Read the Whole Thing

Jon "Men Who Stare at Goats" Ronson has a new book coming out, and has been promoting it with excerpts in major newspapers, most notably the New York Times Magazine and the Guardian. In these, he tracks down people whose lives were wrecked by massive public shaming campaigns over idiotic things they wrote on social media, and talks to them about what happened, and what they've been doing since.

Ronson's whole career is built around profiling unusual and often unpleasant people in a way that is ultimately sympathetic without endorsing their problematic aspects-- it belatedly occurs to me that my big problem with that Vox thing I wrote about a couple weeks back is that it's third-rate imitation Ronson. It's no surprise, then, that he manages to make the subjects of his profiles seem very sympathetic, and bring out the problematic aspects of what happened to them. Which has some people asking what should be done about this particular social phenomenon.

And it's a tricky question, because there is definitely a case for the calling out of stupid behavior. When people say stupid and thoughtless things, it can be useful to point that out, and make them think. The problem isn't the shaming per se it's the essentially random and disproportionate nature of it. The phenomenon Ronson is writing about is, essentially, what a friend once called the "Eye of Sauron" management style-- most of the time, you can do whatever you want, but once it latches onto you, expect to be flayed alive. Which doesn't necessarily promote genuine thoughtful consideration of the rights and feelings of others.

I don't have a great suggestion for how to thread that particular needle, but one aspect of this whole business does seem to have a relatively simple solution, namely the fact that these things continue well past the moment when the point has been made. Ronson's subjects talk about how, weeks or months after their life-destroying incident, the Lidless Eye would fall on them again, and they got another deluge of scorn for events that they had thought resolved ages ago.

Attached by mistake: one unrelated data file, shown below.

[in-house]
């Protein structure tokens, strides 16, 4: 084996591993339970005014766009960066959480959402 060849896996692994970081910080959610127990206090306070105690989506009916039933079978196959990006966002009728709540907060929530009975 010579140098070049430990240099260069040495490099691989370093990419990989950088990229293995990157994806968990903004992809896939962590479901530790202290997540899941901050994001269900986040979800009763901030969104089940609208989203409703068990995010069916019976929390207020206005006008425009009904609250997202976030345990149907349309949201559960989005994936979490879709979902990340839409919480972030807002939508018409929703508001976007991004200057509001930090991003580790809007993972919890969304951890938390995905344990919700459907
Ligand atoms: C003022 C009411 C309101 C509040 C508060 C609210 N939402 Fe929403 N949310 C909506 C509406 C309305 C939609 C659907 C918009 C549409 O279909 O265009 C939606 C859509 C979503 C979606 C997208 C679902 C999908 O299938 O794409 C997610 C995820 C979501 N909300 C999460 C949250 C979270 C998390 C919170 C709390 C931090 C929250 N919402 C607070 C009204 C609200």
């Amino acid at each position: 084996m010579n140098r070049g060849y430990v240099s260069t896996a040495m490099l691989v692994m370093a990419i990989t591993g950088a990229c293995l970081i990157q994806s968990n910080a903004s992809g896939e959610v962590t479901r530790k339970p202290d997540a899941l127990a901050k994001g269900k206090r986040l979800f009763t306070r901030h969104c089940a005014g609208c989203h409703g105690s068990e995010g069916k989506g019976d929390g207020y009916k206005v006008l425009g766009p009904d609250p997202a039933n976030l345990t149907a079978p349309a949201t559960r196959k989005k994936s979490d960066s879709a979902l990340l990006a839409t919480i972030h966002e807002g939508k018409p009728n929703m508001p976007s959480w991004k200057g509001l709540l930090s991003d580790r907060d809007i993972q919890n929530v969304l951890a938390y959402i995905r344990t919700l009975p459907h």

Some of this is the result of actual petty malice on the part of social-media provocateurs, but a lot of it is more innocent. I saw it in action right after I read one of Ronson's excerpts, when I tabbed over to Twitter to find somebody holding forth about the previous week's outrage, followed fifteen minutes later by "Whoops, sorry, that was last week. The offending party has backed down. My bad." The tweeter had been on the road when the scandal in question broke out, ran across the story while catching up on news, and tweeted in outrage before finishing the catch-up and seeing the apology and retraction.

The solution to this is, as I said, relatively simple, and can be cast in the form of an old blogger joke: Read the whole thing. That is, before you vent your outrage-- however justified it may be by the original action-- read all the way to the end of the story. Which may require reading more than one story.

And this goes even for things that aren't old news. Before making a bunch of angry denunciations of whatever, check to make sure that you're actually adding something new. If you've got an a point to make that hasn't been made before, please do that. If you're just the 5,000th person saying "This sucks and the author is a Bad Person," think about whether that's absolutely necessary. And check to see what the original author is saying and doing. If they've apologized and then fled the scene, stop. The point has been made. If they're fighting back like a rabid weasel in a corner, by all means, pile on if that appeals to you.

Of course, like most simple and elegant solutions to problems involving people, this has absolutely no chance of being widely accepted, for a bunch of reasons. But I'll throw it out there anyway, as advice from a glyptodon blogger: before you comment on something that pisses you off, take the time to read the whole thing.

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One problem with the call-out culture of these online kerfluffles is that they tend to alienate even the people who ought to be sympathetic. I can think of more than when time when a person said to me "You know, I'm a [member of disadvantaged group] and generally pretty sensitive about it, but the way they're going after [latest person being flayed on social media] is way over-the-top."